Last Updated: Wednesday - 01/05/2011
October 8, 2001
Seven women and a van
Dene group from N. Alberta exudes deep devotion to St. Thérèse
WESTERN CATHOLIC REPORTER
EDMONTON — St. Thérèse of Lisieux is a special saint for some people in Meander River, Alta., a Dene community of 400 near the Northwest Territories' border.
So special is she that with the community's blessing a group of seven women left for Edmonton Sept. 28 with the mission to see her remains and to ask her to pray for their people.
The group joined resources, jumped in a van and took turns driving for close to nine hours to St. Theresa Parish in Millwoods to fulfill their mission. "We left Friday at 8:30 p.m. and got here at 5 a.m. on Saturday," related an emotional Elizabeth Enfield, one of the travellers.
"We came because St. Thérèse is very special to us and because this is a once-in-a-lifetime opportunity we have to see her relics. It's worth the travelling."
Enfield, a mother of four, took a few extra minutes Sunday afternoon kneeling in front of the reliquary while those in the lineup observed. She had done the same thing Saturday night.
She prayed fervently while she applied a rosary and a bunch of small postcards with the saint's image to the reliquary's protective cover.
When she got up, tears flowed from her eyes. She looked back, did the sign of the cross and left the church with her head down, her right hand holding tightly a plastic bag filled with small portraits of the saint, a rosary and a little book of prayers. She plans to distribute some of the postcards among the women in her community.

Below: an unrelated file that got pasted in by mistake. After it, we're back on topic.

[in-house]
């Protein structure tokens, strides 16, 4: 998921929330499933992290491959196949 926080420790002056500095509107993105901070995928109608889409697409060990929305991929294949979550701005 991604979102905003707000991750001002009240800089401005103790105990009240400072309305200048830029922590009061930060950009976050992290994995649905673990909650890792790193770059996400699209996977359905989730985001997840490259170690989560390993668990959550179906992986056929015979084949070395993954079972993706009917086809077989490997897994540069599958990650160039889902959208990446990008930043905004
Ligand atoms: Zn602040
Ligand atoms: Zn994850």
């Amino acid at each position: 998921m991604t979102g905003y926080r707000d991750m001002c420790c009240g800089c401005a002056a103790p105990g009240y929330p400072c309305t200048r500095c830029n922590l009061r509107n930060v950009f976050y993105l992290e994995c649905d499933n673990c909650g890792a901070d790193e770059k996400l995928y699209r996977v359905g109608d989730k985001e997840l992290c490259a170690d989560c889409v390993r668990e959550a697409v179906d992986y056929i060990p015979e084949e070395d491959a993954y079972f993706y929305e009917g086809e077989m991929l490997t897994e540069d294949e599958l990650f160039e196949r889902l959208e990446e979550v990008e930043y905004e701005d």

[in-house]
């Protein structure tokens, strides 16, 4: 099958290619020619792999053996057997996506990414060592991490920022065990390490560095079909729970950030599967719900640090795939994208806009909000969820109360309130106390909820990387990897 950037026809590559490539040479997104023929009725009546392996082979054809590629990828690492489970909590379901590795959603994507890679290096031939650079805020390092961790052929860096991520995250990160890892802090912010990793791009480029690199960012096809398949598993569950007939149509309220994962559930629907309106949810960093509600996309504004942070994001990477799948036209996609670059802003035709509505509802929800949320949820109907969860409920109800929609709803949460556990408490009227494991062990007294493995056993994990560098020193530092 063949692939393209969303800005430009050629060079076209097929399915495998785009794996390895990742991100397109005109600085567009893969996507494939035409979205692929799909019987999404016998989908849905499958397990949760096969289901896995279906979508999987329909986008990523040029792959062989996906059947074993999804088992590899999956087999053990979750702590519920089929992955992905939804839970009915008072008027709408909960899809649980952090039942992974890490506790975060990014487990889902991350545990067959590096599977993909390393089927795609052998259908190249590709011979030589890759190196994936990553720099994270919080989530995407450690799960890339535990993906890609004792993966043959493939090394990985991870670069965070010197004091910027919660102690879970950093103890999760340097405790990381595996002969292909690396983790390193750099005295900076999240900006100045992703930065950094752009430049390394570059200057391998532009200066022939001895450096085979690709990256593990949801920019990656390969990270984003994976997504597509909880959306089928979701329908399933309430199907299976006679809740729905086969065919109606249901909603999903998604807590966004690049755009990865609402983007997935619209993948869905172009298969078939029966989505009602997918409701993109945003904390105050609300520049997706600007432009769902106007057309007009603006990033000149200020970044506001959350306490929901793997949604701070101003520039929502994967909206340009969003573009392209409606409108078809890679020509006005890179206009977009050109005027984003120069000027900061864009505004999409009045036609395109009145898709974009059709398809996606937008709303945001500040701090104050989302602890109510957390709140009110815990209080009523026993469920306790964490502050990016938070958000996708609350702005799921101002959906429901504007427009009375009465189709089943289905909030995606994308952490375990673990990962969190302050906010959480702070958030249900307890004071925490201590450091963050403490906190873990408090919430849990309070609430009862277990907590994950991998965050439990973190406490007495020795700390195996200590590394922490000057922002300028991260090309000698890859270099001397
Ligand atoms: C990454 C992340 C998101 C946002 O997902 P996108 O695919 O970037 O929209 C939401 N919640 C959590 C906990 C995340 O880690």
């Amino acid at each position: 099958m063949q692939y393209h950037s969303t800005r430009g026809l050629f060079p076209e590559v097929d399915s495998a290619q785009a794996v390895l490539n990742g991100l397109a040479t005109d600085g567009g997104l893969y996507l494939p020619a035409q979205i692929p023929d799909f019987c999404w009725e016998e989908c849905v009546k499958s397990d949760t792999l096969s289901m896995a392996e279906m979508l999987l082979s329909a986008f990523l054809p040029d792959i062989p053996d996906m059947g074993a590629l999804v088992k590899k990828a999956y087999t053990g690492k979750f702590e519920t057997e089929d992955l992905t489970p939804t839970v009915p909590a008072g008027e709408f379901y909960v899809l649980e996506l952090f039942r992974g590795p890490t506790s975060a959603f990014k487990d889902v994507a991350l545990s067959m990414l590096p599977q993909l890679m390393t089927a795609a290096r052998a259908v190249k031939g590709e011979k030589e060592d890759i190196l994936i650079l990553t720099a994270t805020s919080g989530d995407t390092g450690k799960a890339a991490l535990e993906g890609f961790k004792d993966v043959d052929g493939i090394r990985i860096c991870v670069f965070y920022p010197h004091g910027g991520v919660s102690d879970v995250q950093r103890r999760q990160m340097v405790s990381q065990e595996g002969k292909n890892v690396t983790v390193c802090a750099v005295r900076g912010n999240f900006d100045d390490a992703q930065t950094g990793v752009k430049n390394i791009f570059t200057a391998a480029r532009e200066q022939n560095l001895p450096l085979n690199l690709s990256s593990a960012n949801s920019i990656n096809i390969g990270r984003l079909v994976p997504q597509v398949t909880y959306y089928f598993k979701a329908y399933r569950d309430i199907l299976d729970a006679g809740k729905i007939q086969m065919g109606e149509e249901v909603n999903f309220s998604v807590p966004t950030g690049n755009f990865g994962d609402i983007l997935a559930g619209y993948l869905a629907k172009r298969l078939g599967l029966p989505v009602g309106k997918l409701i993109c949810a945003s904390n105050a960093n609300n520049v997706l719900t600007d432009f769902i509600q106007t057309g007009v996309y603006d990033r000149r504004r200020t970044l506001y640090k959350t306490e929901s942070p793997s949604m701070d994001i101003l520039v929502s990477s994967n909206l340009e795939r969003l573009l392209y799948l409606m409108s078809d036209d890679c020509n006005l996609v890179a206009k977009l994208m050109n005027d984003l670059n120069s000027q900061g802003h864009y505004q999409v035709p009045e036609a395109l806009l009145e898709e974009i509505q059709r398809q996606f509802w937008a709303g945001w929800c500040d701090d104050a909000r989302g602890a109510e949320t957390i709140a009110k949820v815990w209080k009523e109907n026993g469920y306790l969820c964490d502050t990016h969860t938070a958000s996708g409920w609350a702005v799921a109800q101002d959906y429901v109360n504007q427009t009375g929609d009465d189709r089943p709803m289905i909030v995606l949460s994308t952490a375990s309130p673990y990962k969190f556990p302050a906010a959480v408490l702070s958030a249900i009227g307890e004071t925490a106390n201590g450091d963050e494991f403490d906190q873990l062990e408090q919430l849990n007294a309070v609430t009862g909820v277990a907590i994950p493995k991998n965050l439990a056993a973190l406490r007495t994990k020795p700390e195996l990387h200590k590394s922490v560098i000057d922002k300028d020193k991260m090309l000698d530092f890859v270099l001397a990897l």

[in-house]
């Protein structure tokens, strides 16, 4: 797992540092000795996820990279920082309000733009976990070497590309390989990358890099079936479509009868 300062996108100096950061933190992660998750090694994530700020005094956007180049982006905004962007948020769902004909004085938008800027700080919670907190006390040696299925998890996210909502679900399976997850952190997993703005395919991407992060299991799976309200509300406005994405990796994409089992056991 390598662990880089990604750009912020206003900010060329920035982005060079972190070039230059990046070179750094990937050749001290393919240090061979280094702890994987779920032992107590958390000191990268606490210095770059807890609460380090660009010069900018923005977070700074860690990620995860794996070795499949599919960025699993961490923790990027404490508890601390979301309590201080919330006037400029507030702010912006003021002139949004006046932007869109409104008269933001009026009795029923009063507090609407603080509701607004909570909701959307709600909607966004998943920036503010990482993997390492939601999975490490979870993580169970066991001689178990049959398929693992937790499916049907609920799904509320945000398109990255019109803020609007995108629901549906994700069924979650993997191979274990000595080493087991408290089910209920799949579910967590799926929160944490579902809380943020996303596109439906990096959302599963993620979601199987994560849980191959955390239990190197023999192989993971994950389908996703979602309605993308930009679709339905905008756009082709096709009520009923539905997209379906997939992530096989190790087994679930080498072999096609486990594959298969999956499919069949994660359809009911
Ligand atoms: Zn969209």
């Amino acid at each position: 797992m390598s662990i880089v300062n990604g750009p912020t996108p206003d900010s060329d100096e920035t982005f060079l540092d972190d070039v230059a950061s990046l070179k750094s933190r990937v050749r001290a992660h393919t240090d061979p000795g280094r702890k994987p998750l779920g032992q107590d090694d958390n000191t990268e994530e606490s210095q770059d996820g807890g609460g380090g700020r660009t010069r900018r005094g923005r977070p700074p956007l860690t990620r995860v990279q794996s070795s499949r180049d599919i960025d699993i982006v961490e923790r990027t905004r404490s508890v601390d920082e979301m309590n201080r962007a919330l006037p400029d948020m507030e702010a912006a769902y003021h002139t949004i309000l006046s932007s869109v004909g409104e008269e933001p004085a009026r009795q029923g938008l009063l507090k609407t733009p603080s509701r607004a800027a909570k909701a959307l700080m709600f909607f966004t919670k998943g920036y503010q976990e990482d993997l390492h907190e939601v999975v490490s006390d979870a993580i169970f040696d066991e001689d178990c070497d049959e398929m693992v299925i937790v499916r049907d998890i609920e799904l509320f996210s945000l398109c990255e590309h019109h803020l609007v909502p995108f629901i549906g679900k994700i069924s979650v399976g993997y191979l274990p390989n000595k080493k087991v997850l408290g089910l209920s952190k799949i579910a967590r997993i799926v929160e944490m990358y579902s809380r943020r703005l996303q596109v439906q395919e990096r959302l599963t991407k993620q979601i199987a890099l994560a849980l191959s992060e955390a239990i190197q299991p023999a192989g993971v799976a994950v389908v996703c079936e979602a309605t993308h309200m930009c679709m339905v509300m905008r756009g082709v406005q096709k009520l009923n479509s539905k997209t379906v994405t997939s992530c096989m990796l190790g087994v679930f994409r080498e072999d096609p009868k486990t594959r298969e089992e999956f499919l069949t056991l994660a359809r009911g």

Her niece and travel companion Kathleen Watsallie, 28, did as much when she rubbed a bunch of Kleenex against the reliquary to impregnate them with the saint's graces. She plans to distribute the napkins among family and friends.
"She is a great saint and, to me, we should all follow in her footsteps," she said. "If we imitate her, then we can all go to heaven as well."
Catholics in Meander River have a high respect for St. Thérèse and pray often for her intercession, the two women said. "She was very close to the Lord and we believe that through her the Lord touches us."
Touching the reliquary was a "unique" experience for Enfield. "I felt different, at peace," she said. "It does something to you. It's like a blessing."
From now on, Watsallie plans to look at things differently - with the eyes and heart of St. Thérèse, the Little Flower.
"I feel so at peace," she said after touching the reliquary. "It's an awesome feeling, like there is hope for everybody. She came in at a time of a lot of trouble for all of us."
Their mission accomplished, now the women plan to meet with other people in Meander River to relate their experiences and to talk at length about the merits of St. Thérèse, their special saint.
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